• Attempts to create consistency across Agile teams and processes fail to account for the expectations of users and stakeholders, leaving them detached from projects and creating resistance.


  • Align the service offerings of your ACE with both corporate objectives and the functional expectations of its stakeholders to ensure broad support and utilization of the invested resources.
  • Understand some of the culture and process challenges you will face when forming an ACE, and address them using Info-Tech’s Agile adoption journey model.
  • Track the progress of the ACE and your Agile teams. Use this data to find root causes for issues, and ideate to implement solutions for challenges as they arise over time.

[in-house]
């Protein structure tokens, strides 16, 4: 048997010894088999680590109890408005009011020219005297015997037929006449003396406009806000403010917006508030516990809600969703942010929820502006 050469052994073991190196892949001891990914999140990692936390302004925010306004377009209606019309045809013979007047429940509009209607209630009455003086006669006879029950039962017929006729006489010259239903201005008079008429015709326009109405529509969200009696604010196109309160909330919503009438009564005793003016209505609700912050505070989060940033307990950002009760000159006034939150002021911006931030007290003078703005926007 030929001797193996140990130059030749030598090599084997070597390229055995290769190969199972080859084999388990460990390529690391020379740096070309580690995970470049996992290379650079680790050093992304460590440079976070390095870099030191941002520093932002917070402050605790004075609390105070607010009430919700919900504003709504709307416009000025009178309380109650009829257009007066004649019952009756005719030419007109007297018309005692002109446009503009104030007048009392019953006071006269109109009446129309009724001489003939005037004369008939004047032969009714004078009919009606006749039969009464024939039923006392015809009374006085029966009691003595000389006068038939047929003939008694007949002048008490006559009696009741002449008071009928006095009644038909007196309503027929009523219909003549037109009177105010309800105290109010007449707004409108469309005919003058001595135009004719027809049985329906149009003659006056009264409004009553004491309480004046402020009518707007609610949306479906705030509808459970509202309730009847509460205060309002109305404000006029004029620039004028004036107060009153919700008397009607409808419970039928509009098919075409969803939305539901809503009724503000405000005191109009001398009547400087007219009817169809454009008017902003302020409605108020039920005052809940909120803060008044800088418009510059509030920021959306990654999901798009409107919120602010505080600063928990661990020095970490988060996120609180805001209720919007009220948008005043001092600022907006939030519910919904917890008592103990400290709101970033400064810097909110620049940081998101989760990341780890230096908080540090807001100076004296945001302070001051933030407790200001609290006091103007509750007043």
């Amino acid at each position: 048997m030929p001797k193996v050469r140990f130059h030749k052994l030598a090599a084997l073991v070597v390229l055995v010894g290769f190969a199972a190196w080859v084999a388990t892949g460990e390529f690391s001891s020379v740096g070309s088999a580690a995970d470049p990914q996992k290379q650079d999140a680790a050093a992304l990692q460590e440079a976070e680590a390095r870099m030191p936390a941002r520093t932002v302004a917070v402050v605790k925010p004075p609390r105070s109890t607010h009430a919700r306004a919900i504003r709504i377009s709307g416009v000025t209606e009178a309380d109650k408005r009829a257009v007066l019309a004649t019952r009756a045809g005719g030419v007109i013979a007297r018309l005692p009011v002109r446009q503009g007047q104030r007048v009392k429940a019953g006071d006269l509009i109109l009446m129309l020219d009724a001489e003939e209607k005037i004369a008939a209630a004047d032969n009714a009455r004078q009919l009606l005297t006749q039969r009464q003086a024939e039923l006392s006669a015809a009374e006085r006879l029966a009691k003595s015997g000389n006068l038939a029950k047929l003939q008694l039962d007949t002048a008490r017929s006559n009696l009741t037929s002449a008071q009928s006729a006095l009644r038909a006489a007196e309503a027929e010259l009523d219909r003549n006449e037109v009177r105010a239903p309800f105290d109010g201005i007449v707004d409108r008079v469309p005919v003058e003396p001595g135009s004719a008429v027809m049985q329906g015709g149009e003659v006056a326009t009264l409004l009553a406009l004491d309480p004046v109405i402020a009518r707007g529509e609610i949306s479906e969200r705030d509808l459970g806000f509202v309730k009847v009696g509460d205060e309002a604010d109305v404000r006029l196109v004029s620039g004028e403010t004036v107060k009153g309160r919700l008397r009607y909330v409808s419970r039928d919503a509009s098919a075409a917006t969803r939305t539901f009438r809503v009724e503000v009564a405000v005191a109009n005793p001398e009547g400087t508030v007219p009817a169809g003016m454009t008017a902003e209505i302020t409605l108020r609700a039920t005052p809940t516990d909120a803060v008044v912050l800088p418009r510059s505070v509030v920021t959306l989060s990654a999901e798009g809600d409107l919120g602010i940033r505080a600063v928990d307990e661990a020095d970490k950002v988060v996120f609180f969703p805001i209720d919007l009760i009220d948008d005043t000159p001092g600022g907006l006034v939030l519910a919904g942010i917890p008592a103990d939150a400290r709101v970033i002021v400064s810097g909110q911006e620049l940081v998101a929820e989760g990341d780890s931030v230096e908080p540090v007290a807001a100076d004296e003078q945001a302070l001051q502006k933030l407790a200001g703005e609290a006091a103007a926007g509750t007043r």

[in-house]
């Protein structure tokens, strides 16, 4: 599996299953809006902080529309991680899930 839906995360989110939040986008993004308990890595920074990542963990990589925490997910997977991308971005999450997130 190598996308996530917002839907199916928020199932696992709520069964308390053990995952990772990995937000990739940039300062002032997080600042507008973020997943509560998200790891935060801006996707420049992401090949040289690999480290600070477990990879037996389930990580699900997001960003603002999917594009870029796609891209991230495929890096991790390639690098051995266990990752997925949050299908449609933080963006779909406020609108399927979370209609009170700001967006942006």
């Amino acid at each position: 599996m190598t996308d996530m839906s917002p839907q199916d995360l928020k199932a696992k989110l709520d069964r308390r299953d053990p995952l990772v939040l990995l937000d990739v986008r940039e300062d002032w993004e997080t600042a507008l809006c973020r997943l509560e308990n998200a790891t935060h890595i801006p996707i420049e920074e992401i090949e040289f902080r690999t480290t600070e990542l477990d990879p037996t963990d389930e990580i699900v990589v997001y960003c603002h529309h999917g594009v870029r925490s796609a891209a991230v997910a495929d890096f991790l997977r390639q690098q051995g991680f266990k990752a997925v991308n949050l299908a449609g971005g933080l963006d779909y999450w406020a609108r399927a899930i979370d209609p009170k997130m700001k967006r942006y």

• Effectively define and propagate improvements to your Agile teams in order to drive business-valued results.
  • Communicate progress to interested stakeholders to ensure long-term viability of the Center of Excellence (CoE).

Info-Tech Insight

  1. Define ACE services based on stakeholder needs.Don’t assume you know what your stakeholders need without talking to them.
  2. Staff the ACE strategically. Choose those who are thought leaders and proven change agents.
  3. Continuously improve based on metrics and feedback.Constantly monitor how your ACE is performing and adjust to feedback.

Info-Tech’s Agile Journey related Blueprints

1. Stabilize

Implement Agile Practices That Work

Begin your Agile transformation with a comprehensive readiness assessment and a pilot project to adopt Agile development practices and behaviors that fit.

2. Sustain


Spread Best Practices with an Agile Center of Excellence